With nearly 9,000 students, Tennessee State University is Nashville’s only public university, and is a comprehensive, urban, co-educational, land-grant university offering 38 undergraduate, 22 graduate and seven doctoral programs. TSU has earned a top 20 ranking for Historically Black Colleges and Universities according to U.S. News and World Report, and rated as one of the top universities in the country by Washington Monthly for social mobility, research and community service. Founded in 1912, Tennessee State University celebrated 100 years in Nashville during 2012. Visit the University online at

Young Kurdish Immigrant Beats Near Insurmountable Odds to Earn University Education, American Dream

NASHVILLE (TSU News Service) – Ghariba Babiry is a classic American dream story.

Coming to the United States 15 years ago without understanding a word of English, no prior schooling, and soon to receive a college degree,  …with a potential teaching job in tow, that’s quite an accomplishment.

“It’s all still a dream,” she said.

For the young Kurd, it all started at about age 14 when she, her father, mother and three younger siblings had to flee the tyrannical rule of Saddam Hussein. They left their Kurdish homeland in northern Iraq for a new life in the U.S.

They landed in Nashville, Tenn.- a totally different culture and way of doing things.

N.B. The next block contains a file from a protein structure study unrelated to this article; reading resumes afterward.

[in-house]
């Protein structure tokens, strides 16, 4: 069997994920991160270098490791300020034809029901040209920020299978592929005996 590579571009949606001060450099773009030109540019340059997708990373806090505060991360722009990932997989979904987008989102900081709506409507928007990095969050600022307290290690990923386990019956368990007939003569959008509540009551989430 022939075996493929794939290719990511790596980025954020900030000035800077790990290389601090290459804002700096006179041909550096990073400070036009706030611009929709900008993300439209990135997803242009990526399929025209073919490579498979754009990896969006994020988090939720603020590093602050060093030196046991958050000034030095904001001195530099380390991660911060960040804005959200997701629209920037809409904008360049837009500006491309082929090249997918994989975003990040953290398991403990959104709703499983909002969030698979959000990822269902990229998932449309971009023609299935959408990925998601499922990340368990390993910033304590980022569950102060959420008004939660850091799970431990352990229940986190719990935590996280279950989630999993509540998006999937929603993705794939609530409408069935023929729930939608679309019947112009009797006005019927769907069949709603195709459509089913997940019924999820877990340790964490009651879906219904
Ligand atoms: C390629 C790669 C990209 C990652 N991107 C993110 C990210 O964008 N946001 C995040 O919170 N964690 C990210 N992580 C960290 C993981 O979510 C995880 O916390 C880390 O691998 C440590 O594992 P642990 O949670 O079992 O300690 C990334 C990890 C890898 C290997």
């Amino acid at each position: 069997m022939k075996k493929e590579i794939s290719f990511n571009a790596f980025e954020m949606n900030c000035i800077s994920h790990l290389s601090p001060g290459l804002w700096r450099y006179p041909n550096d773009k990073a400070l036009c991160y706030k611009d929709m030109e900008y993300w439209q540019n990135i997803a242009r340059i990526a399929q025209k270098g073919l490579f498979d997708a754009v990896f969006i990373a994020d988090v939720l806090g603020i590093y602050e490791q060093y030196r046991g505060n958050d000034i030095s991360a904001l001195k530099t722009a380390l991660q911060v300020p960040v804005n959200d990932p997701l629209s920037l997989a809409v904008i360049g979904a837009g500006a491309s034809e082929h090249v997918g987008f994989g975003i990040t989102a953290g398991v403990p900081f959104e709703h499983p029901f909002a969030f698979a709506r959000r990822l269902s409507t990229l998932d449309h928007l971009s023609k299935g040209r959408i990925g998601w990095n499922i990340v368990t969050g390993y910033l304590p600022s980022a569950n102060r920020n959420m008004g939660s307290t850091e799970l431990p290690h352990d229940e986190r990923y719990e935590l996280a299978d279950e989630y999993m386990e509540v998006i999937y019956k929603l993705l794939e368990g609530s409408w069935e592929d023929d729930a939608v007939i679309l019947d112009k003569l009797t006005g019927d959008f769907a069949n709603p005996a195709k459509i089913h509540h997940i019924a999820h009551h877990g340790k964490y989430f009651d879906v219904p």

“This was all a new experience and yet my siblings and I were required to cope and succeed amid some serious challenges,” Babiry said.

But challenge, for Babiry, was an understatement.  It was an awakening.

“For my first time ever in a classroom, I was thrust into the eighth grade at Cameron Middle School, with no understanding of English and totally dumfounded,” she said. “I had a separate interpreter with me in class about three hours a week to guide me through the instructions while the teacher was teaching. Worse yet, at 14 years of age, I was the oldest in the class but understood the least. This was very difficult. I tried to give up several times.”

Thanks to Babiry’s very persistent parents, she hung in there through the daily struggle of trying to complete class assignments – almost always the last to finish.

“My mother was constantly on me not to give up. ‘Never give up; don’t be illiterate like me; I can’t even write my own name,’ she would say,” Babiry added.“For my father, all he wanted me to think about was school. ‘I’ll provide you with everything I can after all I came to America for you, so that I can give to you what I did not have the chance to do in Kurdistan,’ he would say.”

The persistence, struggle and what seemed to Babiry then as harassment, paid off through developmental courses -in middle school, high school, community college. …and now Tennessee State University.

On May 11, she will be among more than 1,000 graduates who will receive their degrees when Tennessee State University holds its spring commencement at Hale Stadium.